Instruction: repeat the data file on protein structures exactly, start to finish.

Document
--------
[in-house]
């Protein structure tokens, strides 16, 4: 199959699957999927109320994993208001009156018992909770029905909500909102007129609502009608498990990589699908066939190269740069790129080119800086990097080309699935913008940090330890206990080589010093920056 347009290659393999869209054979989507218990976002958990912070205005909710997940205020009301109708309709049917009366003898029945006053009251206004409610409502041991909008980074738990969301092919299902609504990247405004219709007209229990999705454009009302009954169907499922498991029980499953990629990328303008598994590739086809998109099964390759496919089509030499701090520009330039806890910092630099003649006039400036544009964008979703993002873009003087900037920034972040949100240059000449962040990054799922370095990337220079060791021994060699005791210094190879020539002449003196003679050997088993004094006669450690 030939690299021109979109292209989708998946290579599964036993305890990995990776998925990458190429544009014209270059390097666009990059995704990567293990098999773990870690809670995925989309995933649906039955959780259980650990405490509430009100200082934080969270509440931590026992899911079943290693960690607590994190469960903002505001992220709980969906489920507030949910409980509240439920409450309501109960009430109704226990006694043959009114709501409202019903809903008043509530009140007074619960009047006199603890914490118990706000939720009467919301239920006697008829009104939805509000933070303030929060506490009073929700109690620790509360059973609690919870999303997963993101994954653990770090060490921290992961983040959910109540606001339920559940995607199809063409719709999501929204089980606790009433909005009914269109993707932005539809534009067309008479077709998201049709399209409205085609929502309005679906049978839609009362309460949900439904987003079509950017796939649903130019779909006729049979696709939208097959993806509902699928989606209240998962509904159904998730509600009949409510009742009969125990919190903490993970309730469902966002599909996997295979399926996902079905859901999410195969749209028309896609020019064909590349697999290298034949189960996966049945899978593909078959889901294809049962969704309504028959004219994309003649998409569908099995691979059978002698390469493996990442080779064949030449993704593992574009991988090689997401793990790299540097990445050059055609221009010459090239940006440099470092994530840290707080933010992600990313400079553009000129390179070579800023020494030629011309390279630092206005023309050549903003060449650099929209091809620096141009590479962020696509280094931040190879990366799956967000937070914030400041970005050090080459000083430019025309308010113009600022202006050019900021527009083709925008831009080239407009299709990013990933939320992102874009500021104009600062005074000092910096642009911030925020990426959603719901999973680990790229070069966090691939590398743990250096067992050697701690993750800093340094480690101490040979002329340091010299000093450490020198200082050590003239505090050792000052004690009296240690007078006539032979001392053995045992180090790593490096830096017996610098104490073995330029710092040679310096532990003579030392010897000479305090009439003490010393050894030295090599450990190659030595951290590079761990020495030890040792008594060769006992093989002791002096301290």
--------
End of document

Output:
[in-house]
């Protein structure tokens, strides 16, 4: 199959699957999927109320994993208001009156018992909770029905909500909102007129609502009608498990990589699908066939190269740069790129080119800086990097080309699935913008940090330890206990080589010093920056 347009290659393999869209054979989507218990976002958990912070205005909710997940205020009301109708309709049917009366003898029945006053009251206004409610409502041991909008980074738990969301092919299902609504990247405004219709007209229990999705454009009302009954169907499922498991029980499953990629990328303008598994590739086809998109099964390759496919089509030499701090520009330039806890910092630099003649006039400036544009964008979703993002873009003087900037920034972040949100240059000449962040990054799922370095990337220079060791021994060699005791210094190879020539002449003196003679050997088993004094006669450690 030939690299021109979109292209989708998946290579599964036993305890990995990776998925990458190429544009014209270059390097666009990059995704990567293990098999773990870690809670995925989309995933649906039955959780259980650990405490509430009100200082934080969270509440931590026992899911079943290693960690607590994190469960903002505001992220709980969906489920507030949910409980509240439920409450309501109960009430109704226990006694043959009114709501409202019903809903008043509530009140007074619960009047006199603890914490118990706000939720009467919301239920006697008829009104939805509000933070303030929060506490009073929700109690620790509360059973609690919870999303997963993101994954653990770090060490921290992961983040959910109540606001339920559940995607199809063409719709999501929204089980606790009433909005009914269109993707932005539809534009067309008479077709998201049709399209409205085609929502309005679906049978839609009362309460949900439904987003079509950017796939649903130019779909006729049979696709939208097959993806509902699928989606209240998962509904159904998730509600009949409510009742009969125990919190903490993970309730469902966002599909996997295979399926996902079905859901999410195969749209028309896609020019064909590349697999290298034949189960996966049945899978593909078959889901294809049962969704309504028959004219994309003649998409569908099995691979059978002698390469493996990442080779064949030449993704593992574009991988090689997401793990790299540097990445050059055609221009010459090239940006440099470092994530840290707080933010992600990313400079553009000129390179070579800023020494030629011309390279630092206005023309050549903003060449650099929209091809620096141009590479962020696509280094931040190879990366799956967000937070914030400041970005050090080459000083430019025309308010113009600022202006050019900021527009083709925008831009080239407009299709990013990933939320992102874009500021104009600062005074000092910096642009911030925020990426959603719901999973680990790229070069966090691939590398743990250096067992050697701690993750800093340094480690101490040979002329340091010299000093450490020198200082050590003239505090050792000052004690009296240690007078006539032979001392053995045992180090790593490096830096017996610098104490073995330029710092040679310096532990003579030392010897000479305090009439003490010393050894030295090599450990190659030595951290590079761990020495030890040792008594060769006992093989002791002096301290």